MRHS Film Committee Presents the First Wednesday Film
Next screening on January 6, 2015 at 7:30 PM
Featuring: The Tree of Wooden Clogs (1978), 3 hrs.
A peasant couple is persuaded by the local priest to send their boy to school in turn-of-the-century northern Italy. Having to walk a great distance, his wooden clogs break. To replace them, his father cuts down a small roadside tree owned by the landlord. A poignant and poetic masterwork on rural life that won the Palme d’Or at Cannes. In Italian with English subtitles. Directed by Ermanno Olmi. Not rated.
The following description of the film is compiled from various reviews:
The Tree of Wooden Clogs was taken from stories the director’s grandmother told him. Using peasants from the Lombardy region in Italy as actors, it depicts the lives of a few families who share a large farmstead around the end of the 19th century. They work the land and tend the livestock for a landlord who cares nothing for their labor and conditions.
The many and celebrated surface pleasures of the film seduce us into it. The life and rhythm of the peasants’ year hold a fascination which needs no gloss, and the wintry landscape with its palette of russets, whites and greens has been justly said to be a character in its own right. The whole is shot in virtually natural light, especially at night, where we experience a sense, as in the scene on Christmas Eve, of that increasingly rare and mysterious thing, the natural night sky.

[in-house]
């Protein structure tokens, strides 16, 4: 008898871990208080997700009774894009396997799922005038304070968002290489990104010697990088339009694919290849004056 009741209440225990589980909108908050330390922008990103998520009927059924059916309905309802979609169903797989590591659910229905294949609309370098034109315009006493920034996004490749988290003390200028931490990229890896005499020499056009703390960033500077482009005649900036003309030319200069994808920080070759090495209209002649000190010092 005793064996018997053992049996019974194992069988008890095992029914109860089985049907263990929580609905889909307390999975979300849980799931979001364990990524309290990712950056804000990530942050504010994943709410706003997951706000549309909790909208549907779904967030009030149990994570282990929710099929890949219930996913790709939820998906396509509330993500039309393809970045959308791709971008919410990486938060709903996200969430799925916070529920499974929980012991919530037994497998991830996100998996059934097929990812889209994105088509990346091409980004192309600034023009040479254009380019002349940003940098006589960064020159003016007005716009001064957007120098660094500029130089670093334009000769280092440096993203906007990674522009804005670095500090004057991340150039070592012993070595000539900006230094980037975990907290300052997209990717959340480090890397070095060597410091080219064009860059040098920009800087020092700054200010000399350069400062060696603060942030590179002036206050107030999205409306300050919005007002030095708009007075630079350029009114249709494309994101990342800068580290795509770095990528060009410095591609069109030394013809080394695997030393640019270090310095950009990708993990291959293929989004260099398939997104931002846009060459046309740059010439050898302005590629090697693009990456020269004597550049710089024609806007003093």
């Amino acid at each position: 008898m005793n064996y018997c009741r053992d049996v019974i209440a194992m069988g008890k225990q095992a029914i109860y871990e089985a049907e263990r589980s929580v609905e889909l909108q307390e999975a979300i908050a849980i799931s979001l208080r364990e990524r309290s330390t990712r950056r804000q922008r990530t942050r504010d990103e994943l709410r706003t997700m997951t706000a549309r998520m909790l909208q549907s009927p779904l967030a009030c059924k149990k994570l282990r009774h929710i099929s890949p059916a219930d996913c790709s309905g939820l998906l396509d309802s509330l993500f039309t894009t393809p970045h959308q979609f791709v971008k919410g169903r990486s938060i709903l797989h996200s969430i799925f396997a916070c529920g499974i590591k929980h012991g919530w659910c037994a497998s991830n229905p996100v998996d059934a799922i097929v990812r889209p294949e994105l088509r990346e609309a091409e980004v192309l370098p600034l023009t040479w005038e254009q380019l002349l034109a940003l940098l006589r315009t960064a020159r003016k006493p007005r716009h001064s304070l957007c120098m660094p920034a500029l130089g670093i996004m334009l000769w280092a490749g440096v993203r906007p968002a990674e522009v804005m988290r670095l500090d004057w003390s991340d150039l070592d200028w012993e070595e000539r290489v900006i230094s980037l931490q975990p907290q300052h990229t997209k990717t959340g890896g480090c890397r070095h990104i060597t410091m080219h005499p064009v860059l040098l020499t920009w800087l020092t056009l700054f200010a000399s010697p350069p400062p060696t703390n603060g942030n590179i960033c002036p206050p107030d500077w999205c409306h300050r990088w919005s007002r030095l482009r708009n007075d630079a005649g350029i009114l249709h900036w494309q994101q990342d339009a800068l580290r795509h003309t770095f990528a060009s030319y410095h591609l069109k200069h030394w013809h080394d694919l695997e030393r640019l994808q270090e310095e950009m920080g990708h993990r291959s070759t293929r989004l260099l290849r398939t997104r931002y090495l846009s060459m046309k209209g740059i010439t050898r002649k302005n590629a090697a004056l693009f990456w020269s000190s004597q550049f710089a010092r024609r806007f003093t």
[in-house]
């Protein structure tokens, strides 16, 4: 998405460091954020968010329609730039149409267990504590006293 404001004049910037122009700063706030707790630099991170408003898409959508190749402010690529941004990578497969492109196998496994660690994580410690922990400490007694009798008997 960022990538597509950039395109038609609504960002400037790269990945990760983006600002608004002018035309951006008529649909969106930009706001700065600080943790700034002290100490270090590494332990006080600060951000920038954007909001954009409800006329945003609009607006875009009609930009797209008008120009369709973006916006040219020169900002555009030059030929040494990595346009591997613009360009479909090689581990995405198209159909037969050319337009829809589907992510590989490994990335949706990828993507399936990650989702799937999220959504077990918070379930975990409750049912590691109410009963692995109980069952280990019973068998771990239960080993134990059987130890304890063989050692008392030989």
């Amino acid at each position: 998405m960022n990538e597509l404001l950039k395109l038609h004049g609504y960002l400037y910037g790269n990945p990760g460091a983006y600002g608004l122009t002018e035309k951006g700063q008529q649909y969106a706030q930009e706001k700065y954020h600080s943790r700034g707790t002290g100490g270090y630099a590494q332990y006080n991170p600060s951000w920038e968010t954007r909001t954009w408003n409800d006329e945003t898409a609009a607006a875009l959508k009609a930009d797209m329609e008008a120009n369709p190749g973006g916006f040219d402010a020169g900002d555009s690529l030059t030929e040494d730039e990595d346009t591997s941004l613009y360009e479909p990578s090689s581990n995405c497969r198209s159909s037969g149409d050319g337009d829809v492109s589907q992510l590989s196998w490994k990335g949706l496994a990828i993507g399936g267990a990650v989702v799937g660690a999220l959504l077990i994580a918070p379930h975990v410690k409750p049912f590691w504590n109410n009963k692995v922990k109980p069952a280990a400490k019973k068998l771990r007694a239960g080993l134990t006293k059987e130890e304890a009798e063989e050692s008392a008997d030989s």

There are a lot of characters in the movie, and we meet them in a series of many everyday activities. The fields are tilled, a hog is slaughtered, tomatoes are planted against the barn’s sunny wall. A child is born, a cow grows sick, a widow takes in laundry, a courtship proceeds, there is a fight, a wedding and a river journey to Milan, and one of the landowner’s trees is cut down to furnish wood for the clog sandal of a peasant child. It is a lulling experience to watch these daily activities. Almost everything you might want to know about the external rhythms of Italian 19th century peasant life is here in this film.
Tenderness there is in plenty, the tenderness the families feel for each other, that of a mare for its new foal, that of a secret shared between grandfather and daughter of the early tomatoes; the tender awkwardness of courtship and the bridal night.